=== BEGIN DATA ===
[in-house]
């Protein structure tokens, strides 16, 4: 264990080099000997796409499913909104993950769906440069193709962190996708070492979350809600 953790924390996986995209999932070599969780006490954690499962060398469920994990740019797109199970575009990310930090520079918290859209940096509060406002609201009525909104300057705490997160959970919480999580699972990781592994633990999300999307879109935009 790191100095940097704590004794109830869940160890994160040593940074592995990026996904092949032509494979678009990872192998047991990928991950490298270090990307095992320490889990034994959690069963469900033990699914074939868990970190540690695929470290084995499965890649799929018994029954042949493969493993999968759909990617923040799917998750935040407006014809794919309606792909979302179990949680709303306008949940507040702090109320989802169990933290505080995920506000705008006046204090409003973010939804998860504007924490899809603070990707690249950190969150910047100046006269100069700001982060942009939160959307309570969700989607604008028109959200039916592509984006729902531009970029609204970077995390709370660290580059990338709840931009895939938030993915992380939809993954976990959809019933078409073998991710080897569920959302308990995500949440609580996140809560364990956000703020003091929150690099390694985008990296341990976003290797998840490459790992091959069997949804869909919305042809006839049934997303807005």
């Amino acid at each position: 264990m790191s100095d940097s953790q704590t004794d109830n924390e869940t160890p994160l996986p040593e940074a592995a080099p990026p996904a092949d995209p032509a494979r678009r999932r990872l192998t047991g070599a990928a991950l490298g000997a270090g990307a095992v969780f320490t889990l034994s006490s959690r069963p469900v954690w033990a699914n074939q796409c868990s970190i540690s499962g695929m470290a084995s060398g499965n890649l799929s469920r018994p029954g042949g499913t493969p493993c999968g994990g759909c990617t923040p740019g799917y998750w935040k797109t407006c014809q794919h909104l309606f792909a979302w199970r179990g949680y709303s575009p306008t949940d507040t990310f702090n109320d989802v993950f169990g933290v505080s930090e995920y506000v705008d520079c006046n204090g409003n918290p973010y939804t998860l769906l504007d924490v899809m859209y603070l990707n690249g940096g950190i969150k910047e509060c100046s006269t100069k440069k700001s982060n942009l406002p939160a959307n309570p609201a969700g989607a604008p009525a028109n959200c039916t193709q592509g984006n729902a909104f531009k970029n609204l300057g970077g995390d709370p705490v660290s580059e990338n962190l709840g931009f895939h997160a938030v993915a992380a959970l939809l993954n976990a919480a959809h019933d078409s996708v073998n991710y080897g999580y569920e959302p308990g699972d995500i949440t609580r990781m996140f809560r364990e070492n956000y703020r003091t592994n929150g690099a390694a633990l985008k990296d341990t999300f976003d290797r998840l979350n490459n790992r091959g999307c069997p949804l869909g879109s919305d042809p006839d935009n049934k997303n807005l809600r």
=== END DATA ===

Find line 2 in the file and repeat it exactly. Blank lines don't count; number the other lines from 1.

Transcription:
């Protein structure tokens, strides 16, 4: 264990080099000997796409499913909104993950769906440069193709962190996708070492979350809600 953790924390996986995209999932070599969780006490954690499962060398469920994990740019797109199970575009990310930090520079918290859209940096509060406002609201009525909104300057705490997160959970919480999580699972990781592994633990999300999307879109935009 790191100095940097704590004794109830869940160890994160040593940074592995990026996904092949032509494979678009990872192998047991990928991950490298270090990307095992320490889990034994959690069963469900033990699914074939868990970190540690695929470290084995499965890649799929018994029954042949493969493993999968759909990617923040799917998750935040407006014809794919309606792909979302179990949680709303306008949940507040702090109320989802169990933290505080995920506000705008006046204090409003973010939804998860504007924490899809603070990707690249950190969150910047100046006269100069700001982060942009939160959307309570969700989607604008028109959200039916592509984006729902531009970029609204970077995390709370660290580059990338709840931009895939938030993915992380939809993954976990959809019933078409073998991710080897569920959302308990995500949440609580996140809560364990956000703020003091929150690099390694985008990296341990976003290797998840490459790992091959069997949804869909919305042809006839049934997303807005």